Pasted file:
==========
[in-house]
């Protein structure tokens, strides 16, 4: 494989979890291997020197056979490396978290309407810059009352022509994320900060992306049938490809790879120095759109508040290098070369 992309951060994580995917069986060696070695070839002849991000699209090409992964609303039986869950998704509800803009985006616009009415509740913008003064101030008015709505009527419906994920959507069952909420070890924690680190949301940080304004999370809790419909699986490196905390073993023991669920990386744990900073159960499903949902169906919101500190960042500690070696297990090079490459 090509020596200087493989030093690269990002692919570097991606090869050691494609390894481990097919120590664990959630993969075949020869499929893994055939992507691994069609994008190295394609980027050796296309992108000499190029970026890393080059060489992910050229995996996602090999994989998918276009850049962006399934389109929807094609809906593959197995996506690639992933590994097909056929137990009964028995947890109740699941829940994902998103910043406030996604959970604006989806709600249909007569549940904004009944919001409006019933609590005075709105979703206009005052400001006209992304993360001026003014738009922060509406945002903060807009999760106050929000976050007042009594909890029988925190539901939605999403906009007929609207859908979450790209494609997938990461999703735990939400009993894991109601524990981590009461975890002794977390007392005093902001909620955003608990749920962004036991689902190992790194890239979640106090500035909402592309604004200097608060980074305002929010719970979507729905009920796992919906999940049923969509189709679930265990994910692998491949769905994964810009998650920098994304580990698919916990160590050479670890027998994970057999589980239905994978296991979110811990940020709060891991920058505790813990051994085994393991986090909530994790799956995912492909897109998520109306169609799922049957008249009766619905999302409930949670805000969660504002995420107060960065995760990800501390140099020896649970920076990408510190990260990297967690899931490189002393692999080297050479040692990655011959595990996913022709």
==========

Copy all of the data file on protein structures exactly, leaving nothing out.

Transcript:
[in-house]
């Protein structure tokens, strides 16, 4: 494989979890291997020197056979490396978290309407810059009352022509994320900060992306049938490809790879120095759109508040290098070369 992309951060994580995917069986060696070695070839002849991000699209090409992964609303039986869950998704509800803009985006616009009415509740913008003064101030008015709505009527419906994920959507069952909420070890924690680190949301940080304004999370809790419909699986490196905390073993023991669920990386744990900073159960499903949902169906919101500190960042500690070696297990090079490459 090509020596200087493989030093690269990002692919570097991606090869050691494609390894481990097919120590664990959630993969075949020869499929893994055939992507691994069609994008190295394609980027050796296309992108000499190029970026890393080059060489992910050229995996996602090999994989998918276009850049962006399934389109929807094609809906593959197995996506690639992933590994097909056929137990009964028995947890109740699941829940994902998103910043406030996604959970604006989806709600249909007569549940904004009944919001409006019933609590005075709105979703206009005052400001006209992304993360001026003014738009922060509406945002903060807009999760106050929000976050007042009594909890029988925190539901939605999403906009007929609207859908979450790209494609997938990461999703735990939400009993894991109601524990981590009461975890002794977390007392005093902001909620955003608990749920962004036991689902190992790194890239979640106090500035909402592309604004200097608060980074305002929010719970979507729905009920796992919906999940049923969509189709679930265990994910692998491949769905994964810009998650920098994304580990698919916990160590050479670890027998994970057999589980239905994978296991979110811990940020709060891991920058505790813990051994085994393991986090909530994790799956995912492909897109998520109306169609799922049957008249009766619905999302409930949670805000969660504002995420107060960065995760990800501390140099020896649970920076990408510190990260990297967690899931490189002393692999080297050479040692990655011959595990996913022709």